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Editorial: Safety, control: Burden is on pet owners

What happened to June Moyer recently while visiting River Falls should never happen to anyone who has a dog, cat or other animal that’s part of the family. As reported in last week’s Journal, Moyer’s dog Zoey was snatched from her arms, mauled, and, as she describes, had its insides ripped to shreds by a larger dog, a young pit bull.

More horrific was that this night tragedy spilled over onto North Main Street as Moyer and others from a motel gave chase to catch the pit bull and rescue their dog, a small rat terrier. There was a human/canine pileup in the middle of the street with drivers having to slow and swerve.

But finally, there was no happy ending for the Moyers who were visiting a daughter enrolled at UW-River Falls. They had brought Zoey and another family dog to cheer up their daughter during the visit. Zoey would end up dying slowly from being disemboweled after a 40-minute late night ride to a 24-hour veterinary clinic in the Twin Cities.

More often than should happen, River Falls police are called to handle reports of dog bites, sometimes to other dogs, sometimes to people, and for roaming dogs and cats in the city’s neighborhoods. Often the biting occurs when people are out walking their dog.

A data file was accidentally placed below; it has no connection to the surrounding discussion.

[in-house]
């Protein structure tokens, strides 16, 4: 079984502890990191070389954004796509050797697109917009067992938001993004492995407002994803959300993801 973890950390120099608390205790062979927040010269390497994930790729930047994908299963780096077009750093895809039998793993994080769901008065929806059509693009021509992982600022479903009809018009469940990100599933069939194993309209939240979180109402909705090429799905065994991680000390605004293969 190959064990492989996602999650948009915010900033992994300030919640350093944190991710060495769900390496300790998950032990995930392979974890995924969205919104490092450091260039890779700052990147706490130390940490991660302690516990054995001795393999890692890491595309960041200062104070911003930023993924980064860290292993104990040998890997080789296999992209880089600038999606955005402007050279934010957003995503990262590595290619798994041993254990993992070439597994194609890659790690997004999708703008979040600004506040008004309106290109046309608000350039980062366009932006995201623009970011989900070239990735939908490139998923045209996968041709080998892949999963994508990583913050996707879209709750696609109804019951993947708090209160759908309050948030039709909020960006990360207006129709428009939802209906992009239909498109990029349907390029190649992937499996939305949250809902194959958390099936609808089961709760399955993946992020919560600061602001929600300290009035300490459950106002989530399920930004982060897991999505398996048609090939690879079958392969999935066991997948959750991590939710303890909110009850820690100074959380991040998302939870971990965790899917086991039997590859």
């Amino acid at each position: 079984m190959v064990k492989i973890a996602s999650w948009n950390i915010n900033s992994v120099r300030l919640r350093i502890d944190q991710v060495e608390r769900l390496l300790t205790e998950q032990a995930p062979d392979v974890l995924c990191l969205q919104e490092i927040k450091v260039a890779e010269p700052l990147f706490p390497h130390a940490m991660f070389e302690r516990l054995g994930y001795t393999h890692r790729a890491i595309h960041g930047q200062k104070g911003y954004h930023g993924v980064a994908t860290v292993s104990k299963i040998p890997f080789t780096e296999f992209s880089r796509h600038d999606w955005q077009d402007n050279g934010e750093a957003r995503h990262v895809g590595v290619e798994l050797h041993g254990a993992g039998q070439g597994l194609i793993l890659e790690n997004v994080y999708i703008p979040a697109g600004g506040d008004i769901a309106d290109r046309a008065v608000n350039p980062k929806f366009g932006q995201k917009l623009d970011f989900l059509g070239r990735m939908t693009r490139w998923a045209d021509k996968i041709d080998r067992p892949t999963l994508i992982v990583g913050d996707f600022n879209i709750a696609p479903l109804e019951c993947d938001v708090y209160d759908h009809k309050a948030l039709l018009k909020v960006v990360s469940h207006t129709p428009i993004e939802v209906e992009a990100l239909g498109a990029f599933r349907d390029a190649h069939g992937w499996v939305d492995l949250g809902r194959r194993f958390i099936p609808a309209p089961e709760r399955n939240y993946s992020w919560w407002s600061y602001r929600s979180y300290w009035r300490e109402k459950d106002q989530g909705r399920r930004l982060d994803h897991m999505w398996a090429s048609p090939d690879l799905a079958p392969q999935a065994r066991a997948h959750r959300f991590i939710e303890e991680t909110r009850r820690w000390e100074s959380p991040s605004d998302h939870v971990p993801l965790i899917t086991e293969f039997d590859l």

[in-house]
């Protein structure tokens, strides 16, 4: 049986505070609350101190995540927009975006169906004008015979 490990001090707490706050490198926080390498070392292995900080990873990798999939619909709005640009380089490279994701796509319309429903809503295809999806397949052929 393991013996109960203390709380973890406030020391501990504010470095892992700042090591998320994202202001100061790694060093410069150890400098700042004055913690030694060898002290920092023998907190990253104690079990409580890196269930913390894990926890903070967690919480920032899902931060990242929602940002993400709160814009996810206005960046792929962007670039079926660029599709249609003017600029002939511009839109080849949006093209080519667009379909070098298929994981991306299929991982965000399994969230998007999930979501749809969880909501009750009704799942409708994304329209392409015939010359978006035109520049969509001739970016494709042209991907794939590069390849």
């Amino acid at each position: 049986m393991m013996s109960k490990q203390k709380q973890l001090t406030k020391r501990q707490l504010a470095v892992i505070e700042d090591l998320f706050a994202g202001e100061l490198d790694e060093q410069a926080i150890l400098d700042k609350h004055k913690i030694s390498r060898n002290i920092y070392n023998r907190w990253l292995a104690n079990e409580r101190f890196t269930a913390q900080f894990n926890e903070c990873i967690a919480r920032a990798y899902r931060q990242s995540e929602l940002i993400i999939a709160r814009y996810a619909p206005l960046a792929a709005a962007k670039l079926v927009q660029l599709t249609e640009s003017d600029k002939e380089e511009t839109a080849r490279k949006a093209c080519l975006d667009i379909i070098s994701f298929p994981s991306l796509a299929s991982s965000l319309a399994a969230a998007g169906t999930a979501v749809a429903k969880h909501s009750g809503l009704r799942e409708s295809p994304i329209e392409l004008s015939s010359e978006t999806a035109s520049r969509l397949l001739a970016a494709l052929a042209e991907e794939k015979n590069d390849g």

These are preventable. Whether it’s a pit bull, rottweiler, rat terrier, poodle or any variety, owners must always make sure their dogs are securely leashed, tied up, behind a fence, kept inside or whatever so that other people or pet animals aren’t attacked. Moyer adds that this is especially important with dogs that have aggressive traits, and that rigorous puppy training is needed so that such traits don’t flare up and cause harm.

Her message, on the heels of her personal tragedy, is one every pet owner should take to heart. We would also urge cat owners to take the same approach.

For some reason many seem to believe that, unlike dogs, cats can be let free to roam. But stray cats, like dogs, violate city and town laws. Free-ranging cats also do ecological harm. A recent Smithsonian Conservation Biology Institute study shows they kill between 1.4 and 3.7 billion birds annually.

Caring for domesticated pets brings out a bond of tenderness between human and animal. It’s a special bond, but one that also carries a solemn responsibility so that other lives aren’t hurt.